Yahoo News reports that Obama attended a dinner party at George Will's home, where a bunch of "Conservative" columnists were in attendance. Larry Kudlow confirmed that besides himself and Will, Peggy Noonan, Paul Gigot, Bill Kristol, Charles Krauthammer "and others" were there. Kudlow reported that it was a smoochfest (my word, not his) and that all of them were impressed with the President-elect and "wish him the best."
There are so many things going on here. First, with the possible exception of Krauthammer and some of those unnamed, the "Righties" were all part of the Rockefeller Republican set who believe that the Republican party must be more like the Democrats in order to win electiions. They all want to be "reasonable" when dealing with politics. This in spite of the fact that the Republican candidate who just got trounced in the presidential election has been one of the most conciliatory and compromising Senators imaginable. Obama chose his audience carefully, slumming among the friendliest foes he could find. The tone was reported to be extremely cordial and polite, with discussion but no antagonistic conversation.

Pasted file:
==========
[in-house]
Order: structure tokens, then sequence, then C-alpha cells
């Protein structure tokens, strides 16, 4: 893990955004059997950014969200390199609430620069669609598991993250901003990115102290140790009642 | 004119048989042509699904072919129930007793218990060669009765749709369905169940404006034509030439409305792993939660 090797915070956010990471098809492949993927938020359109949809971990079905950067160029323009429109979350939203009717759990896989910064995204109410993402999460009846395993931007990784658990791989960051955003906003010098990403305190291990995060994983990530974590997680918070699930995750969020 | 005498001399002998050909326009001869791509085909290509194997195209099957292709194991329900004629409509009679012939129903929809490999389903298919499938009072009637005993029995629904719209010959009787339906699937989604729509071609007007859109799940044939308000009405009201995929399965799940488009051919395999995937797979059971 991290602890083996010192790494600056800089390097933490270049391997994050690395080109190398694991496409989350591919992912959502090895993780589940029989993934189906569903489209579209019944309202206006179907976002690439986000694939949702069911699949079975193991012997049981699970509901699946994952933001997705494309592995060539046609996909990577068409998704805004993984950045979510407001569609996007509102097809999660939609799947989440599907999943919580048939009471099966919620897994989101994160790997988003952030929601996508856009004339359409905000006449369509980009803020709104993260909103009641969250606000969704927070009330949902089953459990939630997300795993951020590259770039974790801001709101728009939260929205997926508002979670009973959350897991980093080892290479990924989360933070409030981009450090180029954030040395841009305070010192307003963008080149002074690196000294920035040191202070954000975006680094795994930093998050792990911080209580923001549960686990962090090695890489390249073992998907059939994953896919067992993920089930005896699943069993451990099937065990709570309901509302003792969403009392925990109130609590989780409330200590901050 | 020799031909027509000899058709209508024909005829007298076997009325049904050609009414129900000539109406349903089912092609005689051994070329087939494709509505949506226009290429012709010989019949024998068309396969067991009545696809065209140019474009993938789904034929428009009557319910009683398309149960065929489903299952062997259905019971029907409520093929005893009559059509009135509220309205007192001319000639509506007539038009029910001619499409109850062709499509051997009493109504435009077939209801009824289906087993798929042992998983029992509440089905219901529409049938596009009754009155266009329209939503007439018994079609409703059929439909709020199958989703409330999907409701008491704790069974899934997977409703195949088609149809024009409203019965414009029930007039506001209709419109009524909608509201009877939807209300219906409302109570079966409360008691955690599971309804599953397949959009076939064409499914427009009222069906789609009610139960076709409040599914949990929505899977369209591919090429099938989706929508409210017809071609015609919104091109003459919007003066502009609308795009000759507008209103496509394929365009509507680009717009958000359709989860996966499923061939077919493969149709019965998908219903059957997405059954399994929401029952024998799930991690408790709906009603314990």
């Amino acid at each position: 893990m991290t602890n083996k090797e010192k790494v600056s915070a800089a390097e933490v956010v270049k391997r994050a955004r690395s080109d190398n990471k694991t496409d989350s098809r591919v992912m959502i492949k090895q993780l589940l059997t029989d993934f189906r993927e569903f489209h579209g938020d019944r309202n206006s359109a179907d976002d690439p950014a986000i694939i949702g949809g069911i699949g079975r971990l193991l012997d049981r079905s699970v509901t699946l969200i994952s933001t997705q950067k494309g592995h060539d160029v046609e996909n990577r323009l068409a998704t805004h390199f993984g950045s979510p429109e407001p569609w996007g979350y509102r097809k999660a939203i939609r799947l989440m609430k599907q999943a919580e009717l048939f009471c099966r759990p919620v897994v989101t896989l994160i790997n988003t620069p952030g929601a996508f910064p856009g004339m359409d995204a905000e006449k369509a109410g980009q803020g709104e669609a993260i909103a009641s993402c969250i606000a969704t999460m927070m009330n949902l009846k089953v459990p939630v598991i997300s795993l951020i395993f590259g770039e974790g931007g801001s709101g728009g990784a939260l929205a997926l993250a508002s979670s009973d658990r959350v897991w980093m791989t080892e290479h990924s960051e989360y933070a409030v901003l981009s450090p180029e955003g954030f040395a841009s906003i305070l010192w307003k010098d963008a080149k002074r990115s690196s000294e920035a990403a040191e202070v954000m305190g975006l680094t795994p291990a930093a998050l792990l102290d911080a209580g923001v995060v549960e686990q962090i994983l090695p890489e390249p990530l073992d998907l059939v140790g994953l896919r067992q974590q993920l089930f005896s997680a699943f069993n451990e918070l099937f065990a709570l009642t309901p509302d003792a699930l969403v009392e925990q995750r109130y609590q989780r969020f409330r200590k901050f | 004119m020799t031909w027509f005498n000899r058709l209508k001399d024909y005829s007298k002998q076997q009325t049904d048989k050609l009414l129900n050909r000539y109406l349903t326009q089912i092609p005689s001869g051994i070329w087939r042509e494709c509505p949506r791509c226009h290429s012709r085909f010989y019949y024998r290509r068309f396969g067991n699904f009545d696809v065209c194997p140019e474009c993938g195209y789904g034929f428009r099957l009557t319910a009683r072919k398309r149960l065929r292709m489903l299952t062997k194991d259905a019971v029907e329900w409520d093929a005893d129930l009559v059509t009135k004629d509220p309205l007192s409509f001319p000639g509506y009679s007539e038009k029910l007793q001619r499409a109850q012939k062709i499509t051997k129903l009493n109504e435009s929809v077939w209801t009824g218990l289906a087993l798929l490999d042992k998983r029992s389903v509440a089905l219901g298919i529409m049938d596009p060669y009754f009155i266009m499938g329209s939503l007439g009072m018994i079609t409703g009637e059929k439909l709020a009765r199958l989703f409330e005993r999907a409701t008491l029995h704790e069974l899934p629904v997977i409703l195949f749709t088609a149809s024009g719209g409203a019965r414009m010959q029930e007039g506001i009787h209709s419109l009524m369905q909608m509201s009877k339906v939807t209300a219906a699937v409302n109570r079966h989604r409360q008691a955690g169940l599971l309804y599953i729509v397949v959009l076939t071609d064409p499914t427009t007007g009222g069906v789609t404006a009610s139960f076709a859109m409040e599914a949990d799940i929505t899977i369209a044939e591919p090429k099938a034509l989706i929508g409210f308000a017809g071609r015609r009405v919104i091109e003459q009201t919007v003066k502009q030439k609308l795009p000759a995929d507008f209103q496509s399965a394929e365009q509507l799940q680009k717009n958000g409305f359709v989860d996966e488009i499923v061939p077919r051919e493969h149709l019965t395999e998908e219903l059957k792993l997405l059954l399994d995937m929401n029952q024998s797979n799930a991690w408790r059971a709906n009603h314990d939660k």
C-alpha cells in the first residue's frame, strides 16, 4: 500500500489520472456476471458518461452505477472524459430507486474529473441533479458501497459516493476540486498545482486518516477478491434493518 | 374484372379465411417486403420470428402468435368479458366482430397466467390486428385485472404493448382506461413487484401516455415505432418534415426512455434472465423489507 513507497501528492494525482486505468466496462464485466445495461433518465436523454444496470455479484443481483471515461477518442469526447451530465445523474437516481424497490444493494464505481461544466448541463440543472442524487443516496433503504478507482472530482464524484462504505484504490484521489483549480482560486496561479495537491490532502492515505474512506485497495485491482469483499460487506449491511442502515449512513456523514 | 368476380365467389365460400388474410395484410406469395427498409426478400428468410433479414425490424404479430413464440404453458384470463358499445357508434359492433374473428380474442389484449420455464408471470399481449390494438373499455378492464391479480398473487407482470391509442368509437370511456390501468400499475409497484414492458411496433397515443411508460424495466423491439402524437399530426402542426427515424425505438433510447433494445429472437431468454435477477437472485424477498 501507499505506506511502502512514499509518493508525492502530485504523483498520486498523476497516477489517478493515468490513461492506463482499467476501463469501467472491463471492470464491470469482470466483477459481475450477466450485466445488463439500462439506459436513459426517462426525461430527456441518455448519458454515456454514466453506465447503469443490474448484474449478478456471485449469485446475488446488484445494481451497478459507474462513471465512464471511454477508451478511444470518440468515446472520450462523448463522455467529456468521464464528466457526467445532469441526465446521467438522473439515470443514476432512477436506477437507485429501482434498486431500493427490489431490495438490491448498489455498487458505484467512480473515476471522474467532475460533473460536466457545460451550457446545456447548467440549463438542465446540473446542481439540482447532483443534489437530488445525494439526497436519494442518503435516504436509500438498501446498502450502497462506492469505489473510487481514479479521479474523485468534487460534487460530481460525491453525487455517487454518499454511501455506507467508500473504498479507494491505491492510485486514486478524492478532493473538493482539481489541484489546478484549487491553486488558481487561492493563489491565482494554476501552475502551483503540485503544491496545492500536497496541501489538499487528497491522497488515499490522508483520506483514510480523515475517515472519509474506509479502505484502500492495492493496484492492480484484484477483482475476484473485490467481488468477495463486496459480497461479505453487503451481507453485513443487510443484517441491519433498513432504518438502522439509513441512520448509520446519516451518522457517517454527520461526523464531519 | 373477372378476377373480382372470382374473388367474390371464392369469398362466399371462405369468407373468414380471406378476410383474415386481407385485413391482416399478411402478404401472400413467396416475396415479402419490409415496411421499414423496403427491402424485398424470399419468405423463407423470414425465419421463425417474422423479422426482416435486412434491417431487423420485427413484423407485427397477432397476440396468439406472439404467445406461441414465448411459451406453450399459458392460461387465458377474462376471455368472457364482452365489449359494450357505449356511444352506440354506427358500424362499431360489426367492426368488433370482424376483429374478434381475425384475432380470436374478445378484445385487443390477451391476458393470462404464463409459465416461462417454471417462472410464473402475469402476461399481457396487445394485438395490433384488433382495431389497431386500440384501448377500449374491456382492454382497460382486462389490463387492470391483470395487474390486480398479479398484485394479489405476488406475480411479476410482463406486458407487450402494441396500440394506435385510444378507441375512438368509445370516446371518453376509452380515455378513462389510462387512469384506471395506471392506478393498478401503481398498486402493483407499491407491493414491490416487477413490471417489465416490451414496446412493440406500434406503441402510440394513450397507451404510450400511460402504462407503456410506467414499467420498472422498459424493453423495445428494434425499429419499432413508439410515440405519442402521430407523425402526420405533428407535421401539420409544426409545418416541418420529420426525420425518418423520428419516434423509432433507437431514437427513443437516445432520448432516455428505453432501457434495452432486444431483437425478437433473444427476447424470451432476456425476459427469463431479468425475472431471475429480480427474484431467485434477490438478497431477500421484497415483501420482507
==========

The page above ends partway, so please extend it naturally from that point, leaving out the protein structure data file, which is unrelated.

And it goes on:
Now, imagine if Bush had tried something similar with any of the Liberal media anywhere along the way. First, no Liberal media figures have been even remotely friendly or even forgiving of George W. Bush. They have been in attack mode for eight years, except for a brief honeymoon after 9/11. (For example, Bush was heavily criticized for his "extravagant" inaugural expense of $50 million in 2005. Compare that to the media love lavished on Obama's $120 million inauguration this year.) Bush would have been lucky to escape without bloodshed.
There is a rift in the Republican party between those who are mired in Washington DC political and social circles, and who will accept defeat in elections and principle to keep their place on the guest list, and those who believe that Republicans stand for a certain set of principles (such as smaller government and fiscal responsibility) who desire to defeat Democrats politically, socially and in the battle of ideas.
For those of us who want Republicans to do battle, these are cold times indeed. President Bush, despite his rhetoric when campaigning for President, proved to be one of the "Rockefeller" Republicans, rather than the more populist "Goldwater" Republicans. The Republicans who were at that party were, for the most part, those who are willing for Republicans to bend a principle in order to win an election. The flaw with that philosophy was demonstrated in the 2006 and 2008 elections.